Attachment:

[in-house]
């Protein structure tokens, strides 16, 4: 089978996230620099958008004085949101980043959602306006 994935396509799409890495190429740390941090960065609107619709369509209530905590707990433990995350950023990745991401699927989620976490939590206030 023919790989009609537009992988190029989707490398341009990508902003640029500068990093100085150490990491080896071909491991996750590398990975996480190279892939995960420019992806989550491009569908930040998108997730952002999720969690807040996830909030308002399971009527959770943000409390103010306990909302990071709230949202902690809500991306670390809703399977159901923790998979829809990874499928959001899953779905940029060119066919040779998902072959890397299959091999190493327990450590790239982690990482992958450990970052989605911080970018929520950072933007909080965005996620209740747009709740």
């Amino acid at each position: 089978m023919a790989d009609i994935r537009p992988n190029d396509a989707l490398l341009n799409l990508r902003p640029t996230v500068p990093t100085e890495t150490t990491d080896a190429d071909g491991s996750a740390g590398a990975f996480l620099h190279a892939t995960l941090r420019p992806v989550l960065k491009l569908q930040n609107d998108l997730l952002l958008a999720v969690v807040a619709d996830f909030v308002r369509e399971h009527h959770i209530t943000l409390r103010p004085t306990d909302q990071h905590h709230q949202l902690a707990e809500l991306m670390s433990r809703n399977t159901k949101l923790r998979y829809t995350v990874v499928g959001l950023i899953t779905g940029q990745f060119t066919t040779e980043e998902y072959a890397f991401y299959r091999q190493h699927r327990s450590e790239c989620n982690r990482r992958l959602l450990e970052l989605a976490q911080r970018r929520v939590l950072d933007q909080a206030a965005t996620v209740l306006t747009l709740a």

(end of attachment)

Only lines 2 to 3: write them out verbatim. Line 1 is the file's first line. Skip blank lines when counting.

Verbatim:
């Protein structure tokens, strides 16, 4: 089978996230620099958008004085949101980043959602306006 994935396509799409890495190429740390941090960065609107619709369509209530905590707990433990995350950023990745991401699927989620976490939590206030 023919790989009609537009992988190029989707490398341009990508902003640029500068990093100085150490990491080896071909491991996750590398990975996480190279892939995960420019992806989550491009569908930040998108997730952002999720969690807040996830909030308002399971009527959770943000409390103010306990909302990071709230949202902690809500991306670390809703399977159901923790998979829809990874499928959001899953779905940029060119066919040779998902072959890397299959091999190493327990450590790239982690990482992958450990970052989605911080970018929520950072933007909080965005996620209740747009709740």
């Amino acid at each position: 089978m023919a790989d009609i994935r537009p992988n190029d396509a989707l490398l341009n799409l990508r902003p640029t996230v500068p990093t100085e890495t150490t990491d080896a190429d071909g491991s996750a740390g590398a990975f996480l620099h190279a892939t995960l941090r420019p992806v989550l960065k491009l569908q930040n609107d998108l997730l952002l958008a999720v969690v807040a619709d996830f909030v308002r369509e399971h009527h959770i209530t943000l409390r103010p004085t306990d909302q990071h905590h709230q949202l902690a707990e809500l991306m670390s433990r809703n399977t159901k949101l923790r998979y829809t995350v990874v499928g959001l950023i899953t779905g940029q990745f060119t066919t040779e980043e998902y072959a890397f991401y299959r091999q190493h699927r327990s450590e790239c989620n982690r990482r992958l959602l450990e970052l989605a976490q911080r970018r929520v939590l950072d933007q909080a206030a965005t996620v209740l306006t747009l709740a």